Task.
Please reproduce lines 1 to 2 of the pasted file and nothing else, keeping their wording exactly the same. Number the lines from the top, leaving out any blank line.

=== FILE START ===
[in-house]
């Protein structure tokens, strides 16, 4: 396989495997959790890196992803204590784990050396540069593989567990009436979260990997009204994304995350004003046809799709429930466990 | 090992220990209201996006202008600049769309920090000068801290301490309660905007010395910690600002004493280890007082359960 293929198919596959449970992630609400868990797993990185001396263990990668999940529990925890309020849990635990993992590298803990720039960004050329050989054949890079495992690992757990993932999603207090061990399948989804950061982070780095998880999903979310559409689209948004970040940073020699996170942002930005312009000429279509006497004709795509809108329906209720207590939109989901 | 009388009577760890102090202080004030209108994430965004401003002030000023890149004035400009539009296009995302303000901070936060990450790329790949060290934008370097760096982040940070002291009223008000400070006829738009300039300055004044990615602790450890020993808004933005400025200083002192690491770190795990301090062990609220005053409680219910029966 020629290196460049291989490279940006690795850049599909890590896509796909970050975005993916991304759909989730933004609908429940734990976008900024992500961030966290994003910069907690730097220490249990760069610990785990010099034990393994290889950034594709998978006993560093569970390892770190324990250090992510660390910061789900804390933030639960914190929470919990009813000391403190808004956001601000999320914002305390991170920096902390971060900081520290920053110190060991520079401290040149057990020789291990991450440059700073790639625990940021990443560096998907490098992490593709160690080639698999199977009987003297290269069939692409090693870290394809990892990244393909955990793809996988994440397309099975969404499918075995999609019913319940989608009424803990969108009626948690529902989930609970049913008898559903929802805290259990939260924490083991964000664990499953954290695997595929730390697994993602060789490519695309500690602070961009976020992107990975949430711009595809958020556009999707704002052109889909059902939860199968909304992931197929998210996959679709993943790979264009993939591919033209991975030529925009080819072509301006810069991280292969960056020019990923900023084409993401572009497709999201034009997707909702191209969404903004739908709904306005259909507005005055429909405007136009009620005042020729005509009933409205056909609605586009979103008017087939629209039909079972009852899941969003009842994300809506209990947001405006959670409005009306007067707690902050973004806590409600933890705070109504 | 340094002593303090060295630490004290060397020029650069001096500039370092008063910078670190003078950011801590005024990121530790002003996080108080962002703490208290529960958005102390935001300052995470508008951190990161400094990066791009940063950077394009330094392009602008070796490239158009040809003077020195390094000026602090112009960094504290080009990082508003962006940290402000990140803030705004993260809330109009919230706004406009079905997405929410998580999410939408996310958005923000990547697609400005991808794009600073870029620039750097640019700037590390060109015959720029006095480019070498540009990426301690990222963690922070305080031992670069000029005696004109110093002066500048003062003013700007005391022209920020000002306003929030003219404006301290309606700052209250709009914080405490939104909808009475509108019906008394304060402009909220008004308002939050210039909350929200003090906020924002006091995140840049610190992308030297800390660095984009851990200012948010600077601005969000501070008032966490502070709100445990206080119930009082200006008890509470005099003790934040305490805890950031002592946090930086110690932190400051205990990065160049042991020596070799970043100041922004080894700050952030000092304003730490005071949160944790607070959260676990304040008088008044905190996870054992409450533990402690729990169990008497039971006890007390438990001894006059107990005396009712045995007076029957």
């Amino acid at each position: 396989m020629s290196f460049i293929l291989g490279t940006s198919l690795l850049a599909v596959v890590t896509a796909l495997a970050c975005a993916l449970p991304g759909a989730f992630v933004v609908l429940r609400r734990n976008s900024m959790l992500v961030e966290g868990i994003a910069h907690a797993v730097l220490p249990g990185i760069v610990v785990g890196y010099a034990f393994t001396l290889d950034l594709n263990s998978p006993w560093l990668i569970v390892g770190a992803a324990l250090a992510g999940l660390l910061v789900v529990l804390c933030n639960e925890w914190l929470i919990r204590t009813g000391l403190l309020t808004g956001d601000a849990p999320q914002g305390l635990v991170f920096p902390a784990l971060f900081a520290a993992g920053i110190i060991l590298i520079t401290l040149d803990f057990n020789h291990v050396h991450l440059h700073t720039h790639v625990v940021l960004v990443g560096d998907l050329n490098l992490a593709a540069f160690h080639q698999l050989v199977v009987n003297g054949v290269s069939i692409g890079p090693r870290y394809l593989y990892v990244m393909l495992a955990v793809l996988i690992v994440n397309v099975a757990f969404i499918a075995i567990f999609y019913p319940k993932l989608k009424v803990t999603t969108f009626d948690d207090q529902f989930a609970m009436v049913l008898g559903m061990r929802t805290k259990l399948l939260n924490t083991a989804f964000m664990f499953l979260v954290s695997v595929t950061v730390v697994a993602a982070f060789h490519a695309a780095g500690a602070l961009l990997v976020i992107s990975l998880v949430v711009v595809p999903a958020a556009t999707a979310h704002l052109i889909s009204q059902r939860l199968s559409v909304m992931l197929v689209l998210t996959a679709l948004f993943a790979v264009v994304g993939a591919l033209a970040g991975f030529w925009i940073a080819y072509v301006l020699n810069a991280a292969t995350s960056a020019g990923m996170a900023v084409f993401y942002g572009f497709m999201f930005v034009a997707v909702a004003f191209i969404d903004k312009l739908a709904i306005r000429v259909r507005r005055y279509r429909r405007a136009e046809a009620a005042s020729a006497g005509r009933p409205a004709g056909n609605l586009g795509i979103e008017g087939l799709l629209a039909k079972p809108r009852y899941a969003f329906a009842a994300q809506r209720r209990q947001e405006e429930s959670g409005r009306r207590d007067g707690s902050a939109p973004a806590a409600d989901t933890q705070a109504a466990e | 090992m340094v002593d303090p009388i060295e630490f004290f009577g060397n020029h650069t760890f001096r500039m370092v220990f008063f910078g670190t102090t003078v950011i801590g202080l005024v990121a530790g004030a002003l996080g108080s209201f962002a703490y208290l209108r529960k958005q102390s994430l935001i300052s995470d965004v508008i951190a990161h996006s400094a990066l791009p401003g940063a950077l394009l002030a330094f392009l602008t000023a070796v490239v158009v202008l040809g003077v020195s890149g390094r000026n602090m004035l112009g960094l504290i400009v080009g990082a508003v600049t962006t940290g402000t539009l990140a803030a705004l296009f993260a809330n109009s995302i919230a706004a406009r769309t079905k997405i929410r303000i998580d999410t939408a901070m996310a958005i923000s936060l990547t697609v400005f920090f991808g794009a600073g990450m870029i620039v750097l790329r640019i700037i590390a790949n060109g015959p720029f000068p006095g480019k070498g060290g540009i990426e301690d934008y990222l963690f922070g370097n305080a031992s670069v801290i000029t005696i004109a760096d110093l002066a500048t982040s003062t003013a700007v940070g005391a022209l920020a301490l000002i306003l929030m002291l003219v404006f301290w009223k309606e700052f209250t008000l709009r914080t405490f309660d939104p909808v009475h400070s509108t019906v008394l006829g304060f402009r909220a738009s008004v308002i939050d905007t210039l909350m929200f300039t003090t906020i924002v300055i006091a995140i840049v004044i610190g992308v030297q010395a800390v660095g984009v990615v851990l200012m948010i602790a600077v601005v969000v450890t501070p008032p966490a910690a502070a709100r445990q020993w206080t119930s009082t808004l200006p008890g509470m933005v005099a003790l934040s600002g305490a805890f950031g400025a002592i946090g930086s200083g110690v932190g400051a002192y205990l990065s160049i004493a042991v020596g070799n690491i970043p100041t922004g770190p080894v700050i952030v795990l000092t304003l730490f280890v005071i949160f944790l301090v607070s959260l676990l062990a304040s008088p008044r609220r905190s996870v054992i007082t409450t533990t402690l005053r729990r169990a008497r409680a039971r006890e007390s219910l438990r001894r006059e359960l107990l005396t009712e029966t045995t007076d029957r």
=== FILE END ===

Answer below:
[in-house]
């Protein structure tokens, strides 16, 4: 396989495997959790890196992803204590784990050396540069593989567990009436979260990997009204994304995350004003046809799709429930466990 | 090992220990209201996006202008600049769309920090000068801290301490309660905007010395910690600002004493280890007082359960 293929198919596959449970992630609400868990797993990185001396263990990668999940529990925890309020849990635990993992590298803990720039960004050329050989054949890079495992690992757990993932999603207090061990399948989804950061982070780095998880999903979310559409689209948004970040940073020699996170942002930005312009000429279509006497004709795509809108329906209720207590939109989901 | 009388009577760890102090202080004030209108994430965004401003002030000023890149004035400009539009296009995302303000901070936060990450790329790949060290934008370097760096982040940070002291009223008000400070006829738009300039300055004044990615602790450890020993808004933005400025200083002192690491770190795990301090062990609220005053409680219910029966 020629290196460049291989490279940006690795850049599909890590896509796909970050975005993916991304759909989730933004609908429940734990976008900024992500961030966290994003910069907690730097220490249990760069610990785990010099034990393994290889950034594709998978006993560093569970390892770190324990250090992510660390910061789900804390933030639960914190929470919990009813000391403190808004956001601000999320914002305390991170920096902390971060900081520290920053110190060991520079401290040149057990020789291990991450440059700073790639625990940021990443560096998907490098992490593709160690080639698999199977009987003297290269069939692409090693870290394809990892990244393909955990793809996988994440397309099975969404499918075995999609019913319940989608009424803990969108009626948690529902989930609970049913008898559903929802805290259990939260924490083991964000664990499953954290695997595929730390697994993602060789490519695309500690602070961009976020992107990975949430711009595809958020556009999707704002052109889909059902939860199968909304992931197929998210996959679709993943790979264009993939591919033209991975030529925009080819072509301006810069991280292969960056020019990923900023084409993401572009497709999201034009997707909702191209969404903004739908709904306005259909507005005055429909405007136009009620005042020729005509009933409205056909609605586009979103008017087939629209039909079972009852899941969003009842994300809506209990947001405006959670409005009306007067707690902050973004806590409600933890705070109504 | 340094002593303090060295630490004290060397020029650069001096500039370092008063910078670190003078950011801590005024990121530790002003996080108080962002703490208290529960958005102390935001300052995470508008951190990161400094990066791009940063950077394009330094392009602008070796490239158009040809003077020195390094000026602090112009960094504290080009990082508003962006940290402000990140803030705004993260809330109009919230706004406009079905997405929410998580999410939408996310958005923000990547697609400005991808794009600073870029620039750097640019700037590390060109015959720029006095480019070498540009990426301690990222963690922070305080031992670069000029005696004109110093002066500048003062003013700007005391022209920020000002306003929030003219404006301290309606700052209250709009914080405490939104909808009475509108019906008394304060402009909220008004308002939050210039909350929200003090906020924002006091995140840049610190992308030297800390660095984009851990200012948010600077601005969000501070008032966490502070709100445990206080119930009082200006008890509470005099003790934040305490805890950031002592946090930086110690932190400051205990990065160049042991020596070799970043100041922004080894700050952030000092304003730490005071949160944790607070959260676990304040008088008044905190996870054992409450533990402690729990169990008497039971006890007390438990001894006059107990005396009712045995007076029957």